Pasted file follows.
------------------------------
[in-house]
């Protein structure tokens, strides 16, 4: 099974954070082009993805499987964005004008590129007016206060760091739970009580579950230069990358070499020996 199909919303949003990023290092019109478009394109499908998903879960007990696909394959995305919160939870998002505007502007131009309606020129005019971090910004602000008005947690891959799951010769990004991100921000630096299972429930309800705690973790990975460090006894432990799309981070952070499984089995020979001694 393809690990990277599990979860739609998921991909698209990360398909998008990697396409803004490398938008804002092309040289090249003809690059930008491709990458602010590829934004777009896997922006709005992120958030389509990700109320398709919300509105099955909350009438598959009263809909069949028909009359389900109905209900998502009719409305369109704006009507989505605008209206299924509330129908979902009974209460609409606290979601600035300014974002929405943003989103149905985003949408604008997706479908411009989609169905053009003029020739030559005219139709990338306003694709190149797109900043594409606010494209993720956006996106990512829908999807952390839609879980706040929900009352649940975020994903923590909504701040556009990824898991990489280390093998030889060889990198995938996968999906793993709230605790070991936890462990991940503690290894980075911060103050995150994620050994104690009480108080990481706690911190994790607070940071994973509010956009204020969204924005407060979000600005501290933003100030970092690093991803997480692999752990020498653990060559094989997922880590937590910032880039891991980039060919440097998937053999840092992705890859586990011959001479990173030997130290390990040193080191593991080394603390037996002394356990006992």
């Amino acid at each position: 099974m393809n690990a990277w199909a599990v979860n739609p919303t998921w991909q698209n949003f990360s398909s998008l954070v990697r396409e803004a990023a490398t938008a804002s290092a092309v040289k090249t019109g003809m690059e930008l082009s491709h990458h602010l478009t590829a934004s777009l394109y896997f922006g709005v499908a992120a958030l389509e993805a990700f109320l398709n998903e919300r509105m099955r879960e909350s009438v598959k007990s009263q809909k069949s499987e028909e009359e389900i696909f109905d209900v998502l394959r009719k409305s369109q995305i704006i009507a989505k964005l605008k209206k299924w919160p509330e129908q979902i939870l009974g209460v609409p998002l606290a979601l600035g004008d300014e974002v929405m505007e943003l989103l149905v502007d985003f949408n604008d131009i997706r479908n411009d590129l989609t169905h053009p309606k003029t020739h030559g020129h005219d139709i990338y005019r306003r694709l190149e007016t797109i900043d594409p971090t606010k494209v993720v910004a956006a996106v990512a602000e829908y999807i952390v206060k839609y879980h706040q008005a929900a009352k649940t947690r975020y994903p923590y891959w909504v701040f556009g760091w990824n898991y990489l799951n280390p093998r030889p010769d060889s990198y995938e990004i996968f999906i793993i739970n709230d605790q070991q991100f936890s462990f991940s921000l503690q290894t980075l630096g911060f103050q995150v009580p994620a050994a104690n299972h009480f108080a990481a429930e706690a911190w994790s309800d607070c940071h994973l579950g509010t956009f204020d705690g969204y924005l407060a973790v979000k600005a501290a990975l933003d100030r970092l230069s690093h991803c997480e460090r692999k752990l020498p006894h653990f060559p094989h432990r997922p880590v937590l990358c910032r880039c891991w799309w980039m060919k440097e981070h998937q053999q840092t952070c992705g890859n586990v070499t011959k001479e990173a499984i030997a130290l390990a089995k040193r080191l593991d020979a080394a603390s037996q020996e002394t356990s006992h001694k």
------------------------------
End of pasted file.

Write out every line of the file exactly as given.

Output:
[in-house]
């Protein structure tokens, strides 16, 4: 099974954070082009993805499987964005004008590129007016206060760091739970009580579950230069990358070499020996 199909919303949003990023290092019109478009394109499908998903879960007990696909394959995305919160939870998002505007502007131009309606020129005019971090910004602000008005947690891959799951010769990004991100921000630096299972429930309800705690973790990975460090006894432990799309981070952070499984089995020979001694 393809690990990277599990979860739609998921991909698209990360398909998008990697396409803004490398938008804002092309040289090249003809690059930008491709990458602010590829934004777009896997922006709005992120958030389509990700109320398709919300509105099955909350009438598959009263809909069949028909009359389900109905209900998502009719409305369109704006009507989505605008209206299924509330129908979902009974209460609409606290979601600035300014974002929405943003989103149905985003949408604008997706479908411009989609169905053009003029020739030559005219139709990338306003694709190149797109900043594409606010494209993720956006996106990512829908999807952390839609879980706040929900009352649940975020994903923590909504701040556009990824898991990489280390093998030889060889990198995938996968999906793993709230605790070991936890462990991940503690290894980075911060103050995150994620050994104690009480108080990481706690911190994790607070940071994973509010956009204020969204924005407060979000600005501290933003100030970092690093991803997480692999752990020498653990060559094989997922880590937590910032880039891991980039060919440097998937053999840092992705890859586990011959001479990173030997130290390990040193080191593991080394603390037996002394356990006992």
């Amino acid at each position: 099974m393809n690990a990277w199909a599990v979860n739609p919303t998921w991909q698209n949003f990360s398909s998008l954070v990697r396409e803004a990023a490398t938008a804002s290092a092309v040289k090249t019109g003809m690059e930008l082009s491709h990458h602010l478009t590829a934004s777009l394109y896997f922006g709005v499908a992120a958030l389509e993805a990700f109320l398709n998903e919300r509105m099955r879960e909350s009438v598959k007990s009263q809909k069949s499987e028909e009359e389900i696909f109905d209900v998502l394959r009719k409305s369109q995305i704006i009507a989505k964005l605008k209206k299924w919160p509330e129908q979902i939870l009974g209460v609409p998002l606290a979601l600035g004008d300014e974002v929405m505007e943003l989103l149905v502007d985003f949408n604008d131009i997706r479908n411009d590129l989609t169905h053009p309606k003029t020739h030559g020129h005219d139709i990338y005019r306003r694709l190149e007016t797109i900043d594409p971090t606010k494209v993720v910004a956006a996106v990512a602000e829908y999807i952390v206060k839609y879980h706040q008005a929900a009352k649940t947690r975020y994903p923590y891959w909504v701040f556009g760091w990824n898991y990489l799951n280390p093998r030889p010769d060889s990198y995938e990004i996968f999906i793993i739970n709230d605790q070991q991100f936890s462990f991940s921000l503690q290894t980075l630096g911060f103050q995150v009580p994620a050994a104690n299972h009480f108080a990481a429930e706690a911190w994790s309800d607070c940071h994973l579950g509010t956009f204020d705690g969204y924005l407060a973790v979000k600005a501290a990975l933003d100030r970092l230069s690093h991803c997480e460090r692999k752990l020498p006894h653990f060559p094989h432990r997922p880590v937590l990358c910032r880039c891991w799309w980039m060919k440097e981070h998937q053999q840092t952070c992705g890859n586990v070499t011959k001479e990173a499984i030997a130290l390990a089995k040193r080191l593991d020979a080394a603390s037996q020996e002394t356990s006992h001694k």